The Cathar Period
Lord of Cabaret during the Cathar period was Peir Rotgiers (Peter-Roger)
- or rather he was the most important of the Lords of cabaret.
His castles and village sheltered Cathar 'Perfects' during the
Cathar wars (Albigensian Crusade) and Cathar bishops are known to
have stayed in Cabaret, including Arnaud Hot, Pierre Isarn and Guiraud
the Cathar Crusade this was one of the most ardent centres of resistance
to the French Crusaders, In 1209 it was besieged unsuccessfully,
de Montfort. The Song of the Cathar Wars makes no mention of
this unsuccessful siege, but relates what happened in Spring 1210
at laisse 41. One of Simon de Montfort's lieutenant, Bouchard de
Marly, whom Simon had appointed as the new lord of nearby Saissac,
rode out with an inadequate military escort:
Bouchard was holding Saissac, which had been given to him by simon.
He and Fifty Frenchmen went out in arms one day
and encountered the men of Cabaret.
There were at least ninety of these: horse, foot
and fourteen archers, and they encircled the French
and attacked and pressed them hard.
But our Frenchmen kept close-ranked and in good order
and were not alarmed by their threats and shouting,
so that many were killed on both sides.
In the end, sadly, it was Bouchard's men who suffered defeat,
and he himself was captured and taken away.
As for those who died, they are forgotten.
May God receive their souls in his glorious heaven
when this world comes to its end
the Summer, The Song of the Cathar Wars laisse 54-56 reports the
Lord of Cabaret, Peir Rotgiers (Peter-Roger), riding out by moonlight
to burn trebuchets at Carcassonne that had been loaded onto carts
next to the river Aude, to take to Termes.
It was at Cabaret that a line of a hundred men appeared on foot,
having snaked their way from Bram,
their eyes torn out, their noses cropped and their lips cut off
by the Holy Catholic soldiers of Christ carrying out what they described
as "God's Business". They were sent to Lastours to horrify
and terrify the people there.
In March 1211, a few months after the fall of Termes,
a new crusader army arrived at Carcassonne. Peter-Roger de Cabaret
feared that he could not withstand a siege like that of Termes.
Taking a massive risk he released his prisoner Bouchard de Marly,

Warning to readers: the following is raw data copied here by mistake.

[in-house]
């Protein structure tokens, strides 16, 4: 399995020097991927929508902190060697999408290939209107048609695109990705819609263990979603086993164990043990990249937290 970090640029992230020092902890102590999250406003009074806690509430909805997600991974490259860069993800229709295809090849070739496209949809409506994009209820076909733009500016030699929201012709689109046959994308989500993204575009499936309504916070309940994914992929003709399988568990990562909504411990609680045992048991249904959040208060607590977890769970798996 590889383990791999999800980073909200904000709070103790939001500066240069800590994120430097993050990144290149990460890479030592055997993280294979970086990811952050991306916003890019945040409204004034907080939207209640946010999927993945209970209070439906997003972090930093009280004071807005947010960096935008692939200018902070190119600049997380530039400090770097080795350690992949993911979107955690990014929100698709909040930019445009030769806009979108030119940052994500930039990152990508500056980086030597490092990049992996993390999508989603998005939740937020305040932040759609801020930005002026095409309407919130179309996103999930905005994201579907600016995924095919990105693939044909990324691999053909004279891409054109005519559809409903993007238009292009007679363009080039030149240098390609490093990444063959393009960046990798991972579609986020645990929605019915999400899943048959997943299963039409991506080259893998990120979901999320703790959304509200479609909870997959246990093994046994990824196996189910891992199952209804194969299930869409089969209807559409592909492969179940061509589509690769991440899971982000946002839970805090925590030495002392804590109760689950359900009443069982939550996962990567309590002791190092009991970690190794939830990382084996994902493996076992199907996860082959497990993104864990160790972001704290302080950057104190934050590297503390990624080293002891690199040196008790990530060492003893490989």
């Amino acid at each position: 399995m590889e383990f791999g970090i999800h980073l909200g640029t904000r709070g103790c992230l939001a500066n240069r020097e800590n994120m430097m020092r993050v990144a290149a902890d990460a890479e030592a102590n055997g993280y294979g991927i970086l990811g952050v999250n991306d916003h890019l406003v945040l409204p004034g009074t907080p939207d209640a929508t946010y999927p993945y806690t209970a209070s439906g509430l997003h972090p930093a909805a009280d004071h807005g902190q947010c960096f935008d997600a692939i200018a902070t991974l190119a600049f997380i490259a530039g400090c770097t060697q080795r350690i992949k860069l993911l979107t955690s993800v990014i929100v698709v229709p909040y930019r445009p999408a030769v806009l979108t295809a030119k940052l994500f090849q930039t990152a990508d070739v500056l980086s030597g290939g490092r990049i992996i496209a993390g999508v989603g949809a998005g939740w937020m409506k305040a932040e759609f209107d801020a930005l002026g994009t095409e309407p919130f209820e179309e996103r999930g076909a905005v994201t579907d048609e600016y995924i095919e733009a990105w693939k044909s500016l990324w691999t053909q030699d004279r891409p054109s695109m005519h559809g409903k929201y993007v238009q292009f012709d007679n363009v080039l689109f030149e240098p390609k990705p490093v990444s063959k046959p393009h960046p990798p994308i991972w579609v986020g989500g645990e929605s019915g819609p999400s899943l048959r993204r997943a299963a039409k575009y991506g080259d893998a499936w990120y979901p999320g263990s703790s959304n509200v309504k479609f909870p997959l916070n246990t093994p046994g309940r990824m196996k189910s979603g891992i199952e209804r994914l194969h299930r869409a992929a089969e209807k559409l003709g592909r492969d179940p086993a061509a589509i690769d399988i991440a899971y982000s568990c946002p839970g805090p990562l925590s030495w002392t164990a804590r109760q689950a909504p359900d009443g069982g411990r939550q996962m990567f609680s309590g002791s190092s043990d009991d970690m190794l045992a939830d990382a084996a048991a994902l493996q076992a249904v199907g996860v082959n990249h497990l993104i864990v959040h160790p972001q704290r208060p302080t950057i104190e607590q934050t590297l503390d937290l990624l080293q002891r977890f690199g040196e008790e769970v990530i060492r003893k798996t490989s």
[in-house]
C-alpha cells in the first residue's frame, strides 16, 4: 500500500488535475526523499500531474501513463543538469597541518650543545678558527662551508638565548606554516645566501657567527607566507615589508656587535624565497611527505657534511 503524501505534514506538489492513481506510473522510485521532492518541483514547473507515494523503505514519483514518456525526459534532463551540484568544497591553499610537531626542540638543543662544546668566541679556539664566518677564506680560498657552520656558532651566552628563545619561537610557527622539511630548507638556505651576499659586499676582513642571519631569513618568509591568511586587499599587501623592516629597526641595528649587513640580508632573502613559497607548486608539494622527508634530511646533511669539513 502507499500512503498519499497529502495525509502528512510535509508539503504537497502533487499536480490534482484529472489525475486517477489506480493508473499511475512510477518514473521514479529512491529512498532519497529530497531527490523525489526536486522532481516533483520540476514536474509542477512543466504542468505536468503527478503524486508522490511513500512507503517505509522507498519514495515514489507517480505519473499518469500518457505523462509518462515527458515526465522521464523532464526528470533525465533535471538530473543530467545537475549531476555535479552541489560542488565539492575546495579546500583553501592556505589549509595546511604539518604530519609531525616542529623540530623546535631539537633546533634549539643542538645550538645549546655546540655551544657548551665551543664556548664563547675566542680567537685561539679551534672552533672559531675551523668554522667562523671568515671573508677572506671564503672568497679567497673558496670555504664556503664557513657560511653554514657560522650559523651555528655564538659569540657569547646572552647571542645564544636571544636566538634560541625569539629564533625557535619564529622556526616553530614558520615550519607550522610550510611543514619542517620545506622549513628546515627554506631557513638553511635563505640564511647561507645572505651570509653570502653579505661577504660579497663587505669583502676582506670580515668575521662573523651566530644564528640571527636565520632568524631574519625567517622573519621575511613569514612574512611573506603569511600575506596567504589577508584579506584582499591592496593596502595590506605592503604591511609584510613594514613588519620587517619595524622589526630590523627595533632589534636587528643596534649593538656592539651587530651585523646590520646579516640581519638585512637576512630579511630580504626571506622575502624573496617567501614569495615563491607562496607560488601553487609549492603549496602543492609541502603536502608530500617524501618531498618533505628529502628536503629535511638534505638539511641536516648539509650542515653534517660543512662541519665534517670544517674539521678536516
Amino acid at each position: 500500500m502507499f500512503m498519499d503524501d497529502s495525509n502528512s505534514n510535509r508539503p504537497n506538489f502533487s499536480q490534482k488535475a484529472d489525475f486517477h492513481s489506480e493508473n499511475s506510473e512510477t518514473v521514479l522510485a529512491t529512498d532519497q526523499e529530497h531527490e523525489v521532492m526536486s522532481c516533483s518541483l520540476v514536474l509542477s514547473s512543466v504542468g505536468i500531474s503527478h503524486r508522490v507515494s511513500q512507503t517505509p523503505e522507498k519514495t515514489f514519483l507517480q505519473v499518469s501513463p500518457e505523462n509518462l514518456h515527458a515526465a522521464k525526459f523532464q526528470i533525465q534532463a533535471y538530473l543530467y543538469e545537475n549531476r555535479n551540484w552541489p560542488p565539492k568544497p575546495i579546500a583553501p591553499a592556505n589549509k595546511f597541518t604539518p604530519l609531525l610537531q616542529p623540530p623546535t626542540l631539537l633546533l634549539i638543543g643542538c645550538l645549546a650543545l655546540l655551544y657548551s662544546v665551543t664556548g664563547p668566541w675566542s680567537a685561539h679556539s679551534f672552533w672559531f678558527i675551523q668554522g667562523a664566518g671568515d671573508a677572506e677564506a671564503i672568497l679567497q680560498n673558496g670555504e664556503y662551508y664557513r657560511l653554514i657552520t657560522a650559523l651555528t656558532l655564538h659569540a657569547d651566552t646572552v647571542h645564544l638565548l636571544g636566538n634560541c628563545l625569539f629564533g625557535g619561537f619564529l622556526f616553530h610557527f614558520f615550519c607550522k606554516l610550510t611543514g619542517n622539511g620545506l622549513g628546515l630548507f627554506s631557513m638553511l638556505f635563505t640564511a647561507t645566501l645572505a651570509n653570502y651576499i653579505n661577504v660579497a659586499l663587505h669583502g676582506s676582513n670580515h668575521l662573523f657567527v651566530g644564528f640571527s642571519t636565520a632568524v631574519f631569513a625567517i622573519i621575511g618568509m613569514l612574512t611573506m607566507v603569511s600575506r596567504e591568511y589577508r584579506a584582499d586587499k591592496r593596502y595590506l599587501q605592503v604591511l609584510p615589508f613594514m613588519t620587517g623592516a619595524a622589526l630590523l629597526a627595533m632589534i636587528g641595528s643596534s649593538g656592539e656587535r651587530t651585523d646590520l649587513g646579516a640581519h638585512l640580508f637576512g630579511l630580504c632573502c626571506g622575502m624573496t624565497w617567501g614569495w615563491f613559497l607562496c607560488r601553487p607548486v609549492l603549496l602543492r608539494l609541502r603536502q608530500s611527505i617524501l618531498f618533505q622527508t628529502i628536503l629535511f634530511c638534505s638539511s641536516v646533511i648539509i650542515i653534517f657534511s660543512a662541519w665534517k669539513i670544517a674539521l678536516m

gave him fine clothes, a fine palfrey and his castle at Cabaret.
Simon's banner now flew over another Cathar stronghold. (The Song
of the Cathar Wars laisse 62-65)
By 1223 the position had changed significantly and Simon de Montfort
and his crusaders were more hated than ever. Pierre-Roger recovered
his property. Once again Cabaret became the foremost centre of resistance
against the French invaders. The Lords of Lastours lead resistance
to the Crusaders between 1220 to 1229, a period therefore known
as the Guerre de Cabaret. The Cathar bishop of Carcassonne,
Pierre Isarn, was given refuge here until 1226 and it became the
seat of his bishopric..
1227, the castles were again besieged, unsuccessfully, this time
by Humbert de Beaujeu during the Guerre de Cabaret. After the Council
in 1229 the Seigneurs of Cabaret were obliged to abandon their stronghold.
It was then confiscated by Humbert.
The population was moved to a new settlement called Riviere, on
the site of the terraces between the Old Church and the river.
In 1238 orders were given for Lastours to be transformed into a
royal fortress. The Seigneurs of Cabaret regained it, briefly, when
they accompanied their liege Lord, Trencavel, in his attempted re-conquest
Riviere was abandoned in turn in 1836, when the populace was moved
to present location of the village of Lastours.
1211. Release of Bouchard de Marley & Surrender of Cabaret.
A l'intrar de caresma, cant baicha la freidor
E comensa a venir lo dous temps de Pascor,
Si movon li crozat e li ostejador,
Que somonitz los an nostre prezicador.
L'avesque de Tholosa, cui Dami-Dieus honor !
En an dedins la vila receubut per senhor
A gran procecio com un emperador.
Del devet los absols, si qu'ieu cugé laor
Que aguessan patz faita per totz temps de bon cor;
Mas pois vi ques mescleron per mot granda iror.
L'avesque anec en Fransa prezicar cascun jorn,
E crozan se li princep, H baro elh comdor
El cavaler de lai.
Lo coms P. d'Ausurra, Rotberts de Cortenai,
El chantres de Paris, si col libres retrai,
Vengron ab mot gran ost devas Paris en sai.
A Carcassona intrero en lo pais de sai.
E aujatz de Jhesu quinhas vertutz i fai,
Aisi coma lo libres vos ditze \'os retrai.
Aicels de Cabaretz s'en deron gran esglai ;
Lo senher P. Rogiers gran matinet s'en vai
An Bochart, que es près, en la cambra on jai :
« Bochart, » so li a dit, « vos estes, ben o sai,
« De mot granda natura e proz om e verai ;
« Vos no faretz ja causa que a faire no fai,
« E si ieu vos solvia no sai si i trobarai
« Merce ni cauziment, mas tôt o assajarai.
Ane no fi traïcio ni no la perchasai.
Doncas, » ditz P. Rogiers , « vos no siretz près
« E mi e mo castel vos Ihivre atrazai. » [mai],
Apelè .1. maestre, dels fers traire lo fai,
Tondrel fai e banhar tôt suavet, e mai
Una mot bêla rauba e un palafre bai
Li a fait amarvir, c'anc nol mes en assai.
Gant aiso viu Bochartz sapchatz mot en fo jai.
Mais non ac tant gran joia des aicel temps en sai
Que de maire nasquet.
Senhors, tôt en aisi com denant vos ai dit
Lo senhor de Cabaretz no[s] mes pas en oblit :
Un maestre apela, dels fers gitar lo fist,
E de mot richa rauba noblament lo vestit.
Un palafre amblan, c'anc om gensor non vit,
Li donè a chivager ; e can fo be vestit
Très donzels per solatz a chivau li amarvig,
E el anè ab lui tro a deforas per guit ;
Mas ans que s'en anesson nis fossan départit
De Ihui e del castel l'a del tôt revestit
E Ih'en fist omenatge senes tôt contradit.
En Bochartz li promist elh juré elh plevit (p. 38)
Que de las soas partz no sera ja trait,